Pondering SS

Eurygnomes

Active Member
Location
London, UK
So, there seem to be quite a few threads in this forum that address this whole "should I? shouldn't I?" issue.

Turns out: nearly everyone who has one, and even those who don't, wax rhapsodical (for the most part). But I don't actually KNOW anyone with one (anymore).

They certainly LOOK the deal on the commute (which is a very paltry 1.5miles in the flatlands of central London: certainly no hills!), which I basically do in one gear anyway (reserving all the other gears for the FNRTTC).

I would pop into the LBS, and start asking questions. but they frequently want to bombast me with jargon: headsets, cranks, hubs, brackets etc. Even with a properly annotated diagram I feel a little lost.

When all I really want to do is try the damned bikes out, see what they're like, and then see whether I should consider purchasing (or buidling, which would require a whole LOAD of annotated diagrams!). So the question is: do you have a single speed bike you'd be willing to let a 5'8" girl (with longish legs) ride around a bit somewhere central either at lunchtime or after work one day? If you don't mind being associated with a geared bike, I'm more than willing to swap for a go on one of those behemoths (I have a Trek WSD7.5) again (if you aren't already a 2+bike individual)!

(fixed gear scares me a little too much at this point: all that 'over the handlebars' talk!)

(also: if I get one: do I have to dress in Messenger Chic? :whistle:)
 

colinr

Well-Known Member
Location
Norwich
headsets, cranks, hubs, brackets
My understanding is that a bike requires all of these things, I have no idea what makes them better/worse, you are not alone.

(also: if I get one: do I have to dress in Messanger Chic?
)
Yes, it's Rapha only. Or Swrve at a push, but only if you can back up the decision by claiming you spent the rest of your money on a really expensive seatpost. :rolleyes:

(I'm not in London so can't help but have nothing better to do than post on forums :whistle:)
 

crumpetman

Well-Known Member
Give the LBS a try, take your bike along if you can and they will see that you are already riding a decent bike. If for some reason they will not let you try one then go to another shop.


For riding a couple of miles I don't know why anyone would not enjoy a single speed.

Are you looking to purchase one if you like it? Have you got a budget in mind?
 

ColinJ

Puzzle game procrastinator!
 If you are already riding about in one gear then you already pretty much know what a singlespeed bike feels like except that. a true s/s will have a perfect chainline and no jockey wheels to wrap the chain round so the transmission will feel more efficient. I was surprised that I could feel the difference when I built mine, but I do. A s/s bike will be lighter too, which is always nice.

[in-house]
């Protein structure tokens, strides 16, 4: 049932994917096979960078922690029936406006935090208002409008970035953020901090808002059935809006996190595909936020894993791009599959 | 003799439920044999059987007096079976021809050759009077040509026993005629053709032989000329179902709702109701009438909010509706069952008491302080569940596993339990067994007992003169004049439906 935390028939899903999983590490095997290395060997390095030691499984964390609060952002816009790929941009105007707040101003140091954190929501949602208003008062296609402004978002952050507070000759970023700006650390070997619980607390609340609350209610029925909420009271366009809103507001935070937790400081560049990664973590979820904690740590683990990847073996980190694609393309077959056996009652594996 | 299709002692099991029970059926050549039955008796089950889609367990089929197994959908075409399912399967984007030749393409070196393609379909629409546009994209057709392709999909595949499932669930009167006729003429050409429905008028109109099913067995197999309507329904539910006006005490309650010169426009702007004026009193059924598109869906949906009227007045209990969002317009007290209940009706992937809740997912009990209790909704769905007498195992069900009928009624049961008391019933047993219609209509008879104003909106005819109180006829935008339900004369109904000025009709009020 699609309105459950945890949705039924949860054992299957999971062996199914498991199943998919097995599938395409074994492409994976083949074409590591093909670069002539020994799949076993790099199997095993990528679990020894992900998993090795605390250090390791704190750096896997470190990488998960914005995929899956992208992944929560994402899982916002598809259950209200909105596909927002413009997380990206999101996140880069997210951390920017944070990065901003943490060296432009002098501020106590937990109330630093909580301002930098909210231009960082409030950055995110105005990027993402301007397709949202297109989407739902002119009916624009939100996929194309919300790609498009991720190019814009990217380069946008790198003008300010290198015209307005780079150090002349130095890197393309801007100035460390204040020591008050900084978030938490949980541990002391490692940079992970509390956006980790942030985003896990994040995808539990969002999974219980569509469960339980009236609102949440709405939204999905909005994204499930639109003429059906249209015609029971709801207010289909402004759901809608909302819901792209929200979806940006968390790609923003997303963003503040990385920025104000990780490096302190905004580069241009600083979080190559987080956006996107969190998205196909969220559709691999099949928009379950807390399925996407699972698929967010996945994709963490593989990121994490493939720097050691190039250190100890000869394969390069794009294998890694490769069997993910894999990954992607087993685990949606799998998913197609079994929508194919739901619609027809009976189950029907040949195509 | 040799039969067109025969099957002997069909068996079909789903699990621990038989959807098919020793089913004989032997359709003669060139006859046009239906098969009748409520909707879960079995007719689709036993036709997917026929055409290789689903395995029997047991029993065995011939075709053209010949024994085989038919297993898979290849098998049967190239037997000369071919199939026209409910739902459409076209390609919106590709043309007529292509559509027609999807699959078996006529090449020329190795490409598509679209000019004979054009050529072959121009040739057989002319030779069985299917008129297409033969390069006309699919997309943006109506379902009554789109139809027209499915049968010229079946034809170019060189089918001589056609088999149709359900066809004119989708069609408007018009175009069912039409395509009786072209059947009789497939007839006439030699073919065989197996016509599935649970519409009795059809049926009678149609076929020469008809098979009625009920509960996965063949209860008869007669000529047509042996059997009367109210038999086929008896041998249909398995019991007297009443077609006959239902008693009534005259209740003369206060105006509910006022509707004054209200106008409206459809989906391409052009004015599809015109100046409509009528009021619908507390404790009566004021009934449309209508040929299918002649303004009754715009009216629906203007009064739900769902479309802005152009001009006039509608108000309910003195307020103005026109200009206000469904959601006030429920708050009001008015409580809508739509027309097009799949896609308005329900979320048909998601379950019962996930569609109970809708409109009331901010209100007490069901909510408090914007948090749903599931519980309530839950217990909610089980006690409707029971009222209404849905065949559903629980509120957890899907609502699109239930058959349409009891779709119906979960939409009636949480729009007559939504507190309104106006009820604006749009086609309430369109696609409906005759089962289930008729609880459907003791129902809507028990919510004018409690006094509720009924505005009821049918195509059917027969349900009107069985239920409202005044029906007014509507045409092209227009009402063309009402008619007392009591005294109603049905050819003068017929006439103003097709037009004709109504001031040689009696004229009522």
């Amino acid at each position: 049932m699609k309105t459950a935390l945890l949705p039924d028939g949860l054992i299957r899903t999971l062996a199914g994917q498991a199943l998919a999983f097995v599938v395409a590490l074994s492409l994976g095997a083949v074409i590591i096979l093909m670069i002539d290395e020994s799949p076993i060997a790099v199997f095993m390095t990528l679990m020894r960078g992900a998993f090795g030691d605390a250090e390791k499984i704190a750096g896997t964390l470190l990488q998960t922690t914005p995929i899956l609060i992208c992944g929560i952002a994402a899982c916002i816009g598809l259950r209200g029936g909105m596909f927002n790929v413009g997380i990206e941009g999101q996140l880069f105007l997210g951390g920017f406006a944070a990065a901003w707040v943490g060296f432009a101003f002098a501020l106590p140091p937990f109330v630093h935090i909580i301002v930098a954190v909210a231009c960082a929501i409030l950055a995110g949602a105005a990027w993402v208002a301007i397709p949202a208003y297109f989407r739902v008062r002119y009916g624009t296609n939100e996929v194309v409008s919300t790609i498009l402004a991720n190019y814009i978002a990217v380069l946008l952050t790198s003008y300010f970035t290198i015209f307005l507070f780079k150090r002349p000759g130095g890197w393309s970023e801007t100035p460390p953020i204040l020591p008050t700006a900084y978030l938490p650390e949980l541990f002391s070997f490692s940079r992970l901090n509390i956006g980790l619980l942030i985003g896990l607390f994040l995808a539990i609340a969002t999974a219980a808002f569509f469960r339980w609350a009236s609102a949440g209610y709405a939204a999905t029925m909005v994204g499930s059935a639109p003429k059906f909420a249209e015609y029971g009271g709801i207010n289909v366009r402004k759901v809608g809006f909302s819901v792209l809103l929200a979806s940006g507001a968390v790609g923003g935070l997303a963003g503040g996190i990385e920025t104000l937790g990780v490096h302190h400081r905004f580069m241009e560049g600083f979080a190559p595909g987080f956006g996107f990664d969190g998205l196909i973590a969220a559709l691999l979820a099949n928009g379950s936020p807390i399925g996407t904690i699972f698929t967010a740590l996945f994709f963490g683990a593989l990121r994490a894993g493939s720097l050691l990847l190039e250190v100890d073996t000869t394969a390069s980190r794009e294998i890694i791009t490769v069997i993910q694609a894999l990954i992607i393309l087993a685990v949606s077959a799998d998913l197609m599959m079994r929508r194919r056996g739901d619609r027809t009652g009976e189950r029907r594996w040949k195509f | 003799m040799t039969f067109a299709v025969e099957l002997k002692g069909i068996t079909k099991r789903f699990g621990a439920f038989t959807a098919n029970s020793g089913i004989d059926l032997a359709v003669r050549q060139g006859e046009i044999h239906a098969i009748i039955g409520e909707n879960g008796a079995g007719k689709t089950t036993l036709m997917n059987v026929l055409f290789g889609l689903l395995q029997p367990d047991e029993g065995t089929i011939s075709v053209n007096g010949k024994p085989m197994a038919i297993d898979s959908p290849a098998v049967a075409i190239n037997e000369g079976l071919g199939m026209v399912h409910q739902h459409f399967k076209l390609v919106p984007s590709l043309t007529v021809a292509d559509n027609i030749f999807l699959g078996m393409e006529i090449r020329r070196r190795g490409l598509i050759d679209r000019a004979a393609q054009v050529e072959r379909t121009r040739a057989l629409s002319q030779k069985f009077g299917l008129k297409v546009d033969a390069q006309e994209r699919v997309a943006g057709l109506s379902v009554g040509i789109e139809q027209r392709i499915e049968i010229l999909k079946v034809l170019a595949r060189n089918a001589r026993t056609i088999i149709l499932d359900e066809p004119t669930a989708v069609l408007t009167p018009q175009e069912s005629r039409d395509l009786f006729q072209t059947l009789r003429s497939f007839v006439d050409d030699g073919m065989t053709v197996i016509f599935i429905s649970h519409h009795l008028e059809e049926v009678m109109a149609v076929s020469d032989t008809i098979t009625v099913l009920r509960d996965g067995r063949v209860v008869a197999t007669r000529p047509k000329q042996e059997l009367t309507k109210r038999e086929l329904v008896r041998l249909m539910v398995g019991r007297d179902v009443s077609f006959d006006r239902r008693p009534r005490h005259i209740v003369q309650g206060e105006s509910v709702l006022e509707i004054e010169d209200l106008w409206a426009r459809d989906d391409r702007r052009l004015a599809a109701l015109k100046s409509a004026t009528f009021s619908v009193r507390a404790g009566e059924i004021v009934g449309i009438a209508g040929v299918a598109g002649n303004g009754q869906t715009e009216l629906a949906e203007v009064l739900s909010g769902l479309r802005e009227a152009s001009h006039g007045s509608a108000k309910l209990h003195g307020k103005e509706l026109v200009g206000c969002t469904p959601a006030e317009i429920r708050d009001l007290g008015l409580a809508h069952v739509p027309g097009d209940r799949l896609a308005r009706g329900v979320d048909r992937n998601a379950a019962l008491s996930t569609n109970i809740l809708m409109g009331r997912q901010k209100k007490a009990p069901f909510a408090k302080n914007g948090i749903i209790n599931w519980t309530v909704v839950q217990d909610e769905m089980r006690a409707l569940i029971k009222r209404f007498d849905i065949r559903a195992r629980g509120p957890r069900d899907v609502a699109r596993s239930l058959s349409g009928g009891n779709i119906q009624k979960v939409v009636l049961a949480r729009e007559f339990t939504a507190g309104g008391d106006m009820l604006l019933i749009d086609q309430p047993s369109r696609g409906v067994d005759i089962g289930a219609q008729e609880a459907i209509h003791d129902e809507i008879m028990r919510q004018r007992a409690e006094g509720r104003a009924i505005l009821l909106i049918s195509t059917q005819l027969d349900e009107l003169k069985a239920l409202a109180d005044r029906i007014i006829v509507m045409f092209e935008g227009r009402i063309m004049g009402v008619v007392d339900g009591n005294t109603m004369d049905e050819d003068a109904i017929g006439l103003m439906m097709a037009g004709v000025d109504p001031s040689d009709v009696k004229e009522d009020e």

singlespeed_bike_corley_rocks.jpg

single-speed-bike-salcey-forest.jpg
 

They are very simple machines and if you hunt around for bits, you can put them together pretty cheaply. Mine only cost me £25 but I had lots of bits in my junk box, and have borrowed the wheels, frame and forks from a mate who has emigrated.

I can get up 6% or 7% hills okay and short stretches of 10% and can ride comfortably at 20 mph on that bike. I say - go for it!
 

Coco

Well-Known Member
Location
Glasgow
Aside from the fun factor. There's also less maintenance for a SS. That's the main reason I got mine. After one Scottish Winter I wanted something that took less time to clean - its amazing the crud that gets into rear mechs.

I've got a 5 mile commute with a steep downhill followed by a steep climb (about 10% I think) then a gradual slope into the city centre. Then the reverse on the way back. I can do those hills reasonably easily (as in I don't stop or die) and I'm by no means fit. If your commute is flatter then you'll have no bother. You'll wonder why it took you so long to go SS and even more so if you go fixed. 
 

Alan Whicker

Senior Member
Some places which claim to be bike shops are effectively boutiques. If they won't let you do a test ride, they aren't worth your custom - so find another.

I've got a 1980s hi-ten steel 'racer' which I'm going to convert to SS for winter. I only do a 5-ish mile commute.
 

gbb

Legendary Member
Location
Peterborough
SS ? I'm sat here thinking of the pro's and cons.
Having had one for a short time, i'm in two minds about it. Mine is just a cheap throw together, but fully functional.

Pros...
It 'seems' cool. I just feel different on mine. Scalping a normal geared bike seems to have more meaning:biggrin:
It 'mixes up' the ride. Instead of a steady cadence thanks to normal gear changes, you find yourself occasionally spinning, occasionally grinding, working harder on hills etc etc.
Switch your brain off re gear changes...slightly refreshing.
Its just nice to do something different. That has its own value.

Cons..
I'm relatively fit and have had bikes for years,but i'm finding it moderately hard work on inclines (we dont have proper hills here)...and even harder work in a headwind.
To be fair, this years been hard for me, my fitness isnt as good as normal, workloads been heavy and i've been generally tired for a few months, so perhaps now wasnt the right time to try SS. I'm not doing the mileage generally and i'm certainly not as fit as last year.

I'm enjoying riding one, but at times i miss the gears. Perhaps i need more time to adjust, perhaps i'm better suited to riding at a more regular cadence, perhaps because i want to ride as fast as i can (always) and at times i know i could be faster with gears (on the flat and on inclines)...and i cant on a SS.

It's fun to do something different, but it certainly doesnt make me want to dump gears. For me its a bike i'd ride when the weathers fair and maybe shorter rides, perhaps 10 to 15 miles.

Just my take on the subject. :rolleyes:
 

colinr

Well-Known Member
Location
Norwich
It's nowhere near as hard as you'd think only having one gear. Especially on a relatively flat commute.
Sure, there are some days I curse it, but I'd be cursing any bike on those days.



Don't write fixed off, I don't know anyone that has actually been thrown off – the bike will remind you very quickly that you need to keep pedalling should you stop!
(If it throws your foot off, just take them both off and brake. It looks really cool :smile: )